BY HANS PIENAAR, APRIL 24 2015, Business Day (South Africa)
THE debate around SA’s statues has shown up one lack of capacity among South Africans: knowledge of their own history. Some Afrikaners got deeply upset about the removal of Cecil John Rhodes’ statue at the University of Cape Town, forgetting what he did to instigate the genocidal Anglo-Boer War.
The postcolonial storm troopers of the Economic Freedom Fighters attacked the statue of a man who had once been a living symbol all across Europe of insurrection against the British Empire, Paul Kruger. In Durban the statue of Fernando Pessoa was desecrated, with only a handful of South Africans knowing that he was one of the 20th century’s greatest poets, who had spent his formative years in SA.
But even worse than no history is a distorted history. A little while ago commentators on former president Thabo Mbeki’s legacy were upbraided for lionising him just because his successor is a disaster. Now, in the midst of a new wave of xenophobia, Mbeki’s selective praise singers are at it again, cherry-picking his utterances in 2008 to show up the Zuma administration’s lack of leadership in 2015.
Notably absent from all the quotes is one that said more about that outbreak and the current one than any other utterance by an ANC leader: The 2008 xenophobia was no xenophobia because whites were not being attacked. The implication, of course, being that whites, being settlers of a special type, are foreigners, with the further implication that if violence against black foreigners is warranted, then it is also against whites.
Mbeki’s other catastrophic utterance, not of the same order as King Goodwill Zwelithini’s incitements against foreigners, but with the same effect, was that South Africans should open their arms to Zimbabweans fleeing because of the difficult conflict resolution it was undergoing.
I still remember how alarmed I was, watching the buildup of xenophobic tension about the effect that statement would have after another breakdown in the so-called “peace talks”. Within days, dozens of people had been murdered.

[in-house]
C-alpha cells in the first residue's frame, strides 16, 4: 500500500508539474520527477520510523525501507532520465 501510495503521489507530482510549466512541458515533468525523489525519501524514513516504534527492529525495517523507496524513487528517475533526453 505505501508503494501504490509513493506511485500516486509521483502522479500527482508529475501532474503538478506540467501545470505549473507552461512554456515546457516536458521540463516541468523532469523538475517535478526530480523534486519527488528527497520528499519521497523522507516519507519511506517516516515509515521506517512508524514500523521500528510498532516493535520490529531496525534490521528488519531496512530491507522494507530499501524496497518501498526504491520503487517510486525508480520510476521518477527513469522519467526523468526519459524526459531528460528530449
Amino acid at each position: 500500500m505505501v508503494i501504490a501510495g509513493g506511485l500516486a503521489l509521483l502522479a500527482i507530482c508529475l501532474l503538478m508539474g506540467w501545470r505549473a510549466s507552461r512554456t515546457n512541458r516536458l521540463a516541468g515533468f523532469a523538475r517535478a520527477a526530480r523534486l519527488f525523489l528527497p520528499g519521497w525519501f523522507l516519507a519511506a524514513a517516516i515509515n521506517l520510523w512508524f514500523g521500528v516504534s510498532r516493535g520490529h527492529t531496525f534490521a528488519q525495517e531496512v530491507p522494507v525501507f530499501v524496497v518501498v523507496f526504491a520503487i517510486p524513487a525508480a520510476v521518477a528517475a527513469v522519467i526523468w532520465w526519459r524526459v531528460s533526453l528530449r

Through his deft diplomacy Mbeki duped world leaders and key South African media people into casting the violent and systematic suppression of the opposition in a purported democracy as just another African bush conflict. This not only destroyed what little remained of any belief among Zimbabweans that democracy could work, sending many of them across the border, it also reinforced the legend among other Africans that SA was a refuge from Africa’s many other bush conflicts.
Mbeki’s definition of xenophobia that it should involve whites was either another misjudgment from SA’s arch-denialist, going with his denial of HIV, Robert Mugabe’s evil, and the electricity grid, or an expression of general African National Congress sentiment.
Whichever it was, there is a direct link with the strange flailing about of Zuma Cabinet members such as Police Minister Nathi Nhleko in describing the event in Durban as Afrophobia, avoiding the term xenophobia.
Experts on xenophobia wrote after 2008 that what was really at stake was the continuing project of a rising South African nationalism. Because it is so indeterminate and in flux, the quest for what a South African is, is often tested against what they are not, hence is expressed in a loathing and fear of other identities that might be stronger than your own fragile identity.